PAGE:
Culture is everything when it comes to success in sales.
Attend any marketing or strategy class in any business school in the world and you’ll hear about creating a competitive advantage. In other words, defining something that you or your company does better than anyone else which in turn gives you an edge over the rest.
The next level up form a competitive advantage – the one that we strive for – is a sustainable competitive advantage. In other words, a place where the risks of that ‘edge’ being copied, surpassed or eliminated are remote in the long-run.
Apple has a sustainable competitive advantage because of the way its customers feel about the brand. They’ll pay multiple times more (for what could be seen by some as a commoditised product) because of their relationship with the brand. They’re willing to undergo a new (and often painful) learning curve with a Mac compared to a Windows operated machine; and they’ll tolerate a smaller viewing screen and less powerful camera on an iPhone compared to a Samsung or HTC. Why? Because of how it feels to be part of Apple – the beautiful design, the attention to detail and the hallmark of its founder – design, speed, collaboration and innovation.
Virgin also has a sustainable competitive advantage because of the inherent equity within its brand. It can diversify into new markets – it can succeed and fail in them – but the Virgin brand remains strong. Other pretenders can appear within their markets but none can compete to the same extent. Virgin can launch a cola drink and fail. But rather than laugh and point, the majority attribute it to the dynamic and fun-loving approach of the still-entrepreneurial company founded by the dynamic and fun-loving entrepreneur.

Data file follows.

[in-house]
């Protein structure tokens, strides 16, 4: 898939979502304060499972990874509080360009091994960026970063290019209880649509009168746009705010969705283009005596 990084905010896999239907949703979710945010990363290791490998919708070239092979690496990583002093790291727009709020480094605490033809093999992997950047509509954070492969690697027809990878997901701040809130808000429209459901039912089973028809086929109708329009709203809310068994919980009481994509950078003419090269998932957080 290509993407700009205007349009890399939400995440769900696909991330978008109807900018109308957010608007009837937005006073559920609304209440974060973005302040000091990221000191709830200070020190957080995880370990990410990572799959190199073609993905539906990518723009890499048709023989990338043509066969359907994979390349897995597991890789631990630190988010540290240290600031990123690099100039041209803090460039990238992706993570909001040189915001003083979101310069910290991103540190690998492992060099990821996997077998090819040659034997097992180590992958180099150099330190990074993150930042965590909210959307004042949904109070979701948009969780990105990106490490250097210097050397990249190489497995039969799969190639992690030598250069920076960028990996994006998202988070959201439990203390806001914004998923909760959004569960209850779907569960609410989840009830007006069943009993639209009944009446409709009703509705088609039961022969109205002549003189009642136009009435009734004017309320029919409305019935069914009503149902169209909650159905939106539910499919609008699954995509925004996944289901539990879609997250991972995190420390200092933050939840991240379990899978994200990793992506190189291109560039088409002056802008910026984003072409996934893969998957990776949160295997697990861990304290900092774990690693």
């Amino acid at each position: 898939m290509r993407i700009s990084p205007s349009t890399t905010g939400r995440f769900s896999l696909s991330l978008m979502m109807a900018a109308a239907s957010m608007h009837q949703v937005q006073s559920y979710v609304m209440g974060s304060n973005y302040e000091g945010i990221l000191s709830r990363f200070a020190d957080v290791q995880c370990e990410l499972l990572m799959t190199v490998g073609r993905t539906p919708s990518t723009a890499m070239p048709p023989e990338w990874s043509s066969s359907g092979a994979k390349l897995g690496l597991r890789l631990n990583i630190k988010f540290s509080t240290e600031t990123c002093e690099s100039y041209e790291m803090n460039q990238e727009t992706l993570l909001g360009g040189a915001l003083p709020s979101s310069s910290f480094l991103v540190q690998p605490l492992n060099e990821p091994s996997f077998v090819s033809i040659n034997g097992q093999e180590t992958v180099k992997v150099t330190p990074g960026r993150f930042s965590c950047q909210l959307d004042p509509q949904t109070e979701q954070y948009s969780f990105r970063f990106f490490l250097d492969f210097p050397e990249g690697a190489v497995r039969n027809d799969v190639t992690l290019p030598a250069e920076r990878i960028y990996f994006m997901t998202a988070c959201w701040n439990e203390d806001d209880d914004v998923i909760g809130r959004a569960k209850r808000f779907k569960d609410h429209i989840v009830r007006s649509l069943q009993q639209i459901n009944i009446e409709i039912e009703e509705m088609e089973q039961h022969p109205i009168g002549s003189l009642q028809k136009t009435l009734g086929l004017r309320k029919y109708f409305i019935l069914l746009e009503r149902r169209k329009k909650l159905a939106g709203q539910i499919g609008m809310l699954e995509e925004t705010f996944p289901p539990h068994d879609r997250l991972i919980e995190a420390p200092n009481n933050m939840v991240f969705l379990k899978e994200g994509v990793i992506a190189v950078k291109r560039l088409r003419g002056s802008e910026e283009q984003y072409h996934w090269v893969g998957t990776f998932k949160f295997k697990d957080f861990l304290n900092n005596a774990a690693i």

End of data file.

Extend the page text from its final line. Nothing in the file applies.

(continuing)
IKEA has a sustainable competitive advantage. Love the experience or hate the experience, no one can argue that their operational processes, their ability to balance volume and variation, and the customer journey are incredible. At IKEA, they pride themselves on development, on doing things better and smarter rather than faster, and about being down to earth. They believe that the team is more important than any one person. And that’s exactly what you get at IKEA: an incredible mix of design, value and exceptional process.
So here’s the interesting thing.
If you’re competitive advantage is a piece of intellectual property then it can be surpassed and probably will be. Sure, it may take time, but if the ‘edge’ is in the widget then it’s only a matter of time before someone somewhere finds a way to do it quicker or better.
However, when the competitive advantage is the culture you create – the culture within your team or your organisation – then that competitive advantage is sustainable. Because the culture transmits to the approach to innovation and product development (Apple), it transmits to the brand and popularity (Virgin), and it transmits to reputation, processes and experience (IKEA).
Culture is what will drive the next round of intellectual property.
That culture – that focus on the people of the organisation – transmits to customers. After all, if the organisation is a great place to work then by default it’s likely to be a great organisation to do business with.
So here are ten ways to create a winning culture.
1. Don’t Put Your Customers First